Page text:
Suffice it to say that United won’t be commissioning any monuments to its former leader, Jeff Smisek, anytime soon.
Amid a federal corruption investigation, Smisek may as well have been perp-walked out of United’s Chicago offices earlier this week. And less than 24 hours after Smisek’s abrupt ouster, the former face of the airline is nowhere to be seen. United scrubbed any references to its disgraced leader on the company website. Run a keyword search on “Smisek” and the airline’s leadership team pops up, with a photo and biography of Oscar Munoz, Skisek’s replacement as president and CEO, in place of Smisek’s. Ditto for other search results, which also link to Smisek-free content.
(Note to United’s web team: The biography of Brett Hart, the airline’s EVP and General Counsel, still shows Hart “reporting directly to Chairman, President and CEO Jeff Smisek.” Excise that mention and Smisek effectively disappears.)
Even the United press release announcing the management transition mentions Smisek only once, almost as an afterthought: “The company also announced that Jeff Smisek has stepped down from his roles as chairman, president and chief executive officer, and as a director.” “Also announced”? Talk about burying the lede.
As for Smisek himself, he’s shame-walking all the way to the bank. And to anywhere United flies. Because his settlement includes $28.6 million in cash, stock, and performance awards, as well as lifetime United flight benefits and parking privileges, and the title to his company car.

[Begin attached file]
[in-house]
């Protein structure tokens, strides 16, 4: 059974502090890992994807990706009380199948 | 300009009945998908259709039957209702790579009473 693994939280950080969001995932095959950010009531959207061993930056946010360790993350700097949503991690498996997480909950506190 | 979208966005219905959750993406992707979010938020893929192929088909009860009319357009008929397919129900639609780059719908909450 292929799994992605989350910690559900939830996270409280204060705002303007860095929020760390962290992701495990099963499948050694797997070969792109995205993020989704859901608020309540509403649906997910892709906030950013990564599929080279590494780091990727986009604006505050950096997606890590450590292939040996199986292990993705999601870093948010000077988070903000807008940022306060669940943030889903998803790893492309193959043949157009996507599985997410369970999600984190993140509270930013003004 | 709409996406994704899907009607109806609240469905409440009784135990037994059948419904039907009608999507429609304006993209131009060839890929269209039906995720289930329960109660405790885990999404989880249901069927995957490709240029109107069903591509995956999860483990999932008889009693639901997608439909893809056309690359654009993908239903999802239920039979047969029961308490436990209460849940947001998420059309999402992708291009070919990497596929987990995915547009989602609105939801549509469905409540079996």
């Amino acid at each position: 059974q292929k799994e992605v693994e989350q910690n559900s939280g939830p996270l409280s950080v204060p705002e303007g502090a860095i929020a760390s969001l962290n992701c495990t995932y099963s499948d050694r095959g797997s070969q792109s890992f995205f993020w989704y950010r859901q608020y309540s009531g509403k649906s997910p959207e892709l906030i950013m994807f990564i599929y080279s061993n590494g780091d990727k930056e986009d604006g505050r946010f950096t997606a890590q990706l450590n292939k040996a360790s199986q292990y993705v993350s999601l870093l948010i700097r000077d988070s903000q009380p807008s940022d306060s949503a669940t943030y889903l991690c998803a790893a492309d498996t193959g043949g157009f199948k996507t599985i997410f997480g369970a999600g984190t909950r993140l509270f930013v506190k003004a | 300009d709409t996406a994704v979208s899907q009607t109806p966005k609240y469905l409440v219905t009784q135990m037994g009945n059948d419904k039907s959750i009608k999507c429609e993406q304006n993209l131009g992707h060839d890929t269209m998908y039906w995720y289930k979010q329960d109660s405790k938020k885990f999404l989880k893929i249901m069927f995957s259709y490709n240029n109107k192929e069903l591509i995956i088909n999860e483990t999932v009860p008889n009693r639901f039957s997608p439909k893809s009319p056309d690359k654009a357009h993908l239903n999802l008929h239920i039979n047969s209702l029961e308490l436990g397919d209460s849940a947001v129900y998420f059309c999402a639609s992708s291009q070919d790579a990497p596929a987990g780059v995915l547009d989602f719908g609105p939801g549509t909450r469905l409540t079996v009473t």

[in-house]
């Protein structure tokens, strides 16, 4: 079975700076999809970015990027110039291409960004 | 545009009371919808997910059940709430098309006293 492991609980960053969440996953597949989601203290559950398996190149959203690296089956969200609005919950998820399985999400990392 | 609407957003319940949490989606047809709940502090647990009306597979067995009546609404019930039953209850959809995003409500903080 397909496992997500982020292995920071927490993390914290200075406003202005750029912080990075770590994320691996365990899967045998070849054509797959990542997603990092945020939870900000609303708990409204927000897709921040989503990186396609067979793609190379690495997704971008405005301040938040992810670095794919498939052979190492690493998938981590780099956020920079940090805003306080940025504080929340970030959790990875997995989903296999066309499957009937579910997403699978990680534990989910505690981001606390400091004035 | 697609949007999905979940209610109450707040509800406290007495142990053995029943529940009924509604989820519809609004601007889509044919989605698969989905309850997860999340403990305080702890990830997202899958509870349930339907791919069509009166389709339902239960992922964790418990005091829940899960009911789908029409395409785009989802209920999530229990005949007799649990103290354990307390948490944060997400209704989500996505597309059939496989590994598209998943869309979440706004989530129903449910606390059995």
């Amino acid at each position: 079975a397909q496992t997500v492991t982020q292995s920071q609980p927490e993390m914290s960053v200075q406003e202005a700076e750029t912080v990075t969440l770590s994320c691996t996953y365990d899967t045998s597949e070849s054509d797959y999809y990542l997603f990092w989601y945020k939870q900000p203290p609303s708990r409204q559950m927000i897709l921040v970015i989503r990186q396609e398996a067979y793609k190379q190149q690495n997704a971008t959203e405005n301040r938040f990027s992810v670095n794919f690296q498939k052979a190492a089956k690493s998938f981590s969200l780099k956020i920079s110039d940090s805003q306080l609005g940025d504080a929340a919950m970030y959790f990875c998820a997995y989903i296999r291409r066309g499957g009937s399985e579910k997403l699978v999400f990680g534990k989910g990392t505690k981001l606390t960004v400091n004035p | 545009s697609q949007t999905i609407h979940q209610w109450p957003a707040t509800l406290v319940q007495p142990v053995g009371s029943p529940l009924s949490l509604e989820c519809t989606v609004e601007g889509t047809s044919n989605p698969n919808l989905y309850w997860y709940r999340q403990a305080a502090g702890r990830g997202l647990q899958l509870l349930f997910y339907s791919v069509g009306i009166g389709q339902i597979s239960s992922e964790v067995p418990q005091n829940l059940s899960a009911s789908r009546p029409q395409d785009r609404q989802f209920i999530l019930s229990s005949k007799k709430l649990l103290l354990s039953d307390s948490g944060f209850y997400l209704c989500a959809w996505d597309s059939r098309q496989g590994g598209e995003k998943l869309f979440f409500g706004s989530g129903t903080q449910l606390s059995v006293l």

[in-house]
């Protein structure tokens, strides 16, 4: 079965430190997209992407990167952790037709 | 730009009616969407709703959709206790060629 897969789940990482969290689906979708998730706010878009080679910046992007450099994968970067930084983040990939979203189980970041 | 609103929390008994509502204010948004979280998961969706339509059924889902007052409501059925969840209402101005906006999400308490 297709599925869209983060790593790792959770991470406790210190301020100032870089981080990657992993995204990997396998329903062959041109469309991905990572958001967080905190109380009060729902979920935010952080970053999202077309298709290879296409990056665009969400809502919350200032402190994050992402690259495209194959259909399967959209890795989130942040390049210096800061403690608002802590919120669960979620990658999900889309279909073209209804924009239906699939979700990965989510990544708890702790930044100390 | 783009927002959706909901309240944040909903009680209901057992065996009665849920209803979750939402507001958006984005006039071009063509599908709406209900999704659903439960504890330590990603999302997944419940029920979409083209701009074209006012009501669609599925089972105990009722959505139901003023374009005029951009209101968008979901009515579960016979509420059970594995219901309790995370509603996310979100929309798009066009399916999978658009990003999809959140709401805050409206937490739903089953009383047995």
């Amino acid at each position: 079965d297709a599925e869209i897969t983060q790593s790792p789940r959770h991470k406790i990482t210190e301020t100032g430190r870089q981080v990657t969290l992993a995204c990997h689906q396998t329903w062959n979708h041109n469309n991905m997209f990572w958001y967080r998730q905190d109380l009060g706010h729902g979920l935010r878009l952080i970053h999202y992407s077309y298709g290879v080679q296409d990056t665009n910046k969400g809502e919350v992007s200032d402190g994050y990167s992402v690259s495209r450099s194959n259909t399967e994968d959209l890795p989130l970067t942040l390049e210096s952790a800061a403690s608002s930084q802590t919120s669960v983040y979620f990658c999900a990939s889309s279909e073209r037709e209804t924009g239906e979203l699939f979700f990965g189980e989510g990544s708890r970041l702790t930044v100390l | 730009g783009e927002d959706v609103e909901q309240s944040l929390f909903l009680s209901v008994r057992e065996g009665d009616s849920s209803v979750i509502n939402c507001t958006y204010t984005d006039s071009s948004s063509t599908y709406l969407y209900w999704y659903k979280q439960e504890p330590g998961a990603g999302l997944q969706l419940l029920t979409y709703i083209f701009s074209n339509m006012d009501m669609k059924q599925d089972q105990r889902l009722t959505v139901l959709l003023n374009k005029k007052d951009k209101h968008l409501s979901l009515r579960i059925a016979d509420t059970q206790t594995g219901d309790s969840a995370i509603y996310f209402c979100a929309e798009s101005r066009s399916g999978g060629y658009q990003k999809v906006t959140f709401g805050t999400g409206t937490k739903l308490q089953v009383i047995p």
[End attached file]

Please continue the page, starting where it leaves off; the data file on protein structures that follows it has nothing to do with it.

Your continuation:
But there is a catch. If Smisek is ultimately convicted or pleads guilty to a felony or “any crime involving moral turpitude,” or if he refuses to cooperate with the investigation, that settlement can be rescinded.
In the meantime, all eyes will be on Smisek’s replacement, Oscar Munoz, former president and CEO of CSX and a United board member since 2010. CSX is basically a freight-moving company, which poses challenges of a logistical nature with only a modest customer-service aspect. So it’s impossible to predict how his capabilities and business approach will play out at United. And it won’t be easy to win back the trust and loyalty of legions of disaffected United customers, never mind the favorable opinion of Wall Street. It’s a job for a turnaround specialist, and successful turnarounds are not on Munoz’s resume.
For all United’s efforts to distance itself from its discredited former CEO, his legacy of service and operations underperformance remains firmly in place. United customers will be waiting and watching and hoping for a turnaround. And wondering: “Who was Jeff Smisek; or was that just a bad dream?”
Reader Reality Check
What should Oscar Munoz’s first orders of business be as United’s new chief.
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This article originally appeared on FrequentFlier.com.
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